Thanks for your posts and sharing your code. It’s especially useful for someone just started like me. So I’m curious to see about how extra innings played a role in home team wins. But to my surprise, I didn’t find # of innings played in game log files. Just would like to make sure I’m not missing anything in the file.

So I ended up extracting information from play-by-play data, but encountering error messages when pulling 2014, 2015 data. Have you seen that before?

Btw, overall at a league level, home team only win ~50% of the times when there are extra innings, another surprise. But could be pretty different by team.

– I went to your session in JSM. Very interesting topic!

Thanks!

Meng

Additionally, I am a huge fan of your book “Curve Ball”, having read it a number of years ago and always wanted to thank you for your contributions to the growth of analytics in the best game ever.

]]>Take:

P1 = W – L [First Half]

P2 = W – L [Second Half]

Y = P2 – P1

You are then plotting Y versus P1 and noting the correlation is about -0.5. Without loss of generality, assume that P1 and P2 have zero means (which also makes Y have a zero mean). Then you can write the covariance between Y and P1 as:

Cov(Y,P1) = Cov(P2-P1,P1) = E[(P2 – P1)*P1]

Where “E” is the expected value and and “Cov” is the covariance. Because of the bilinearity of the expected value we then have:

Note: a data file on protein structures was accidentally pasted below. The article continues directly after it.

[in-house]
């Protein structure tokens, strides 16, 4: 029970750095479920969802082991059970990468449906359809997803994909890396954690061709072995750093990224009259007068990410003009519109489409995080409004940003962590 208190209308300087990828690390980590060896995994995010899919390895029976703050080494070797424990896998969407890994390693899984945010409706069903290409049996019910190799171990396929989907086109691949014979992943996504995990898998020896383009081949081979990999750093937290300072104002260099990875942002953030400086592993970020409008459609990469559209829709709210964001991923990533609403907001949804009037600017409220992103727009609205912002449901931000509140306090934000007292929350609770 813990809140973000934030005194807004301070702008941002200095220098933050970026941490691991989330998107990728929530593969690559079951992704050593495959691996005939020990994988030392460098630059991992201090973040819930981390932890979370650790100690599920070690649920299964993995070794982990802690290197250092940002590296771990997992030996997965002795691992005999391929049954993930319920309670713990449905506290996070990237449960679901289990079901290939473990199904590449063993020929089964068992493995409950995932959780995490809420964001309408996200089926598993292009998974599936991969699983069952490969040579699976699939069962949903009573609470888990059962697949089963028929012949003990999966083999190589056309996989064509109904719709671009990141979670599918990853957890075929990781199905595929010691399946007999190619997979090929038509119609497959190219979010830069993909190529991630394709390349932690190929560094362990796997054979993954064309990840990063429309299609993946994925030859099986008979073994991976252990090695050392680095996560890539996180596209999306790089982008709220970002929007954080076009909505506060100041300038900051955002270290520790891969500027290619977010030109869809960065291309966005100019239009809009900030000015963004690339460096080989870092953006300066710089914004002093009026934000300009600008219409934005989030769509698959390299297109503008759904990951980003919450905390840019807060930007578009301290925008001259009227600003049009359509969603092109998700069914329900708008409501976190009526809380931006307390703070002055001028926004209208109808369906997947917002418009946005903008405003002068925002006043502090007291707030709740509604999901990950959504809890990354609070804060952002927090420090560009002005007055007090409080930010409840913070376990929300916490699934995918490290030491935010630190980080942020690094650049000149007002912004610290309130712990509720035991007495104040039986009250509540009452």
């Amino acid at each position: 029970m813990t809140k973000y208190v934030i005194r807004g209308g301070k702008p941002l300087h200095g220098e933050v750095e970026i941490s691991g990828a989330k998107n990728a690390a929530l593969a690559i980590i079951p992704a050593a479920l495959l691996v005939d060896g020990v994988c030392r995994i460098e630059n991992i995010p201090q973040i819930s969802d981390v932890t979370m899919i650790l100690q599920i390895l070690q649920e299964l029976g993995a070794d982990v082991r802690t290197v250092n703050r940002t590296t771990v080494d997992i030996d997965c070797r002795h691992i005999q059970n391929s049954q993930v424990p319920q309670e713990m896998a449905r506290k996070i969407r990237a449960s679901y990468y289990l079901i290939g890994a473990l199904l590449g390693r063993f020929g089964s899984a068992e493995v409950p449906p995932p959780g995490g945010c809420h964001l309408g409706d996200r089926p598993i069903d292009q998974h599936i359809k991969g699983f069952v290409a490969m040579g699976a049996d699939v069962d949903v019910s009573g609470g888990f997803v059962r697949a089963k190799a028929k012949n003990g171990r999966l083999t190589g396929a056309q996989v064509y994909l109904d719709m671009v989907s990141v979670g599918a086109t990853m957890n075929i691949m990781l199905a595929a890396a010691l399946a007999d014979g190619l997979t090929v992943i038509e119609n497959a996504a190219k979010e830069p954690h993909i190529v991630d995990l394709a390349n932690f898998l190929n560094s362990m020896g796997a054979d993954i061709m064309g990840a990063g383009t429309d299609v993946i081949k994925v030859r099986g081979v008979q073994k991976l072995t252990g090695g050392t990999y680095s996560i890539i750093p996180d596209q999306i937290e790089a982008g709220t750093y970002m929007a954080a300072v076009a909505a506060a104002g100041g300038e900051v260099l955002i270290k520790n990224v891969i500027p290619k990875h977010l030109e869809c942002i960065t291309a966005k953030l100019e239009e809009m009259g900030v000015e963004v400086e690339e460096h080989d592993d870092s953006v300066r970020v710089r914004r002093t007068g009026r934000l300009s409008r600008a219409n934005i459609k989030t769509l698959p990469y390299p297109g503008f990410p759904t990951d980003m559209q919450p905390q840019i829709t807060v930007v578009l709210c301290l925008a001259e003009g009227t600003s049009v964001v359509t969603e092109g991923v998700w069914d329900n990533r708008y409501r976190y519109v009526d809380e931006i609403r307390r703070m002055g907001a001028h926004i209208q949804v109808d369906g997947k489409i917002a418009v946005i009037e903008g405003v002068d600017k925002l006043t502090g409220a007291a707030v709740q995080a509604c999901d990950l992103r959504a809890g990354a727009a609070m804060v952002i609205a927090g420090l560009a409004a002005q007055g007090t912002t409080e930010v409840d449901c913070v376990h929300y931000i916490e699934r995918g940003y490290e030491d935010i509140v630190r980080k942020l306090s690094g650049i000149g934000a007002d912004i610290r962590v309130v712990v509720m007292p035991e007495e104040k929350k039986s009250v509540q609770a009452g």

E[(P2 – P1)*P1] = E[P2*P1 – P1*P1] = E[P2*P1] – E[P1*P1]

Which notice that the last two terms can be written as variances and covariances of the original P1 and P2 terms.

E[P2*P1] – E[P1*P1] = Cov(P2,P1) – Var(P1)

Since the covariance between the two series has to be less than the variance, this relationship *will always* be negative. In the case that P2 and P1 are unrelated, that is Cov(P2,P1) = 0, this results in the correlation between the two being around -0.5, because note that the denominator for the Cor(Y,P1) is SQRT[Var(Y)*Var(X)].

So since the correlations between Y and P1 over the years is really close to -0.5, this is pretty consistent with P1 and P2 having very little relationships with one another. Since the average is -0.44 they might have a very slight positive correlation with each other over the whole sample.

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